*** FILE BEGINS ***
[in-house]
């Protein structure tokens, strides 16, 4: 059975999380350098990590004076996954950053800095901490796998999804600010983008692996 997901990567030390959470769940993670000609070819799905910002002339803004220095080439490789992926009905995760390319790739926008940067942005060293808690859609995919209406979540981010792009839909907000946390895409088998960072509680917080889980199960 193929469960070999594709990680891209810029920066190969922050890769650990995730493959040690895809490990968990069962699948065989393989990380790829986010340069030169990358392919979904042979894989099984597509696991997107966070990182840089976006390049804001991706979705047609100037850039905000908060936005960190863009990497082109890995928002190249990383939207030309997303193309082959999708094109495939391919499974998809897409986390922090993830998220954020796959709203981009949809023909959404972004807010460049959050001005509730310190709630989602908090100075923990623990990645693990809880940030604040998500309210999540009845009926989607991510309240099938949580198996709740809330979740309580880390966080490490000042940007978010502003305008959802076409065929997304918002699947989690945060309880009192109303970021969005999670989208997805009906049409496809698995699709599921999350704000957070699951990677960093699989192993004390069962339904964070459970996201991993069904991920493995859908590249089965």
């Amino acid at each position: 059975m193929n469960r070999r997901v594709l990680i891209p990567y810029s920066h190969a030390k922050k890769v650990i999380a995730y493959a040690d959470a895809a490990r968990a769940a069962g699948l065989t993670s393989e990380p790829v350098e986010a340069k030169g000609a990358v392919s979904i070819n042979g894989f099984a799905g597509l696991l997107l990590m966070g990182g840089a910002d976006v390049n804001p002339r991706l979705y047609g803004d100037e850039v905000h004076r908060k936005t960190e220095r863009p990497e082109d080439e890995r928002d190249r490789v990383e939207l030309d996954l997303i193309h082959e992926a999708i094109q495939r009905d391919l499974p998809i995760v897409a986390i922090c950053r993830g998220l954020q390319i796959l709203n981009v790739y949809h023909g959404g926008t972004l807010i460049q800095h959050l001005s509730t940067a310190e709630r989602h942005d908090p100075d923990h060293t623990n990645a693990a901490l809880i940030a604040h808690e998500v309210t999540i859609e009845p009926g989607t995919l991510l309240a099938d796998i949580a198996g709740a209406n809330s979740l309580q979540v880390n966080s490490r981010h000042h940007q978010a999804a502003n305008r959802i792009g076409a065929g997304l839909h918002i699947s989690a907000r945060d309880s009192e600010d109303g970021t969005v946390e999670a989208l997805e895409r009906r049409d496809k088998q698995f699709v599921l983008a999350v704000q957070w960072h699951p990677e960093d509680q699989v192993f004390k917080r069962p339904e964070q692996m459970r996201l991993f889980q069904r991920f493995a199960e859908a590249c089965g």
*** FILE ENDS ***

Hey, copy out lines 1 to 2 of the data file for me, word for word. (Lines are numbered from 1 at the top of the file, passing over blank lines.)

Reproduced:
[in-house]
């Protein structure tokens, strides 16, 4: 059975999380350098990590004076996954950053800095901490796998999804600010983008692996 997901990567030390959470769940993670000609070819799905910002002339803004220095080439490789992926009905995760390319790739926008940067942005060293808690859609995919209406979540981010792009839909907000946390895409088998960072509680917080889980199960 193929469960070999594709990680891209810029920066190969922050890769650990995730493959040690895809490990968990069962699948065989393989990380790829986010340069030169990358392919979904042979894989099984597509696991997107966070990182840089976006390049804001991706979705047609100037850039905000908060936005960190863009990497082109890995928002190249990383939207030309997303193309082959999708094109495939391919499974998809897409986390922090993830998220954020796959709203981009949809023909959404972004807010460049959050001005509730310190709630989602908090100075923990623990990645693990809880940030604040998500309210999540009845009926989607991510309240099938949580198996709740809330979740309580880390966080490490000042940007978010502003305008959802076409065929997304918002699947989690945060309880009192109303970021969005999670989208997805009906049409496809698995699709599921999350704000957070699951990677960093699989192993004390069962339904964070459970996201991993069904991920493995859908590249089965």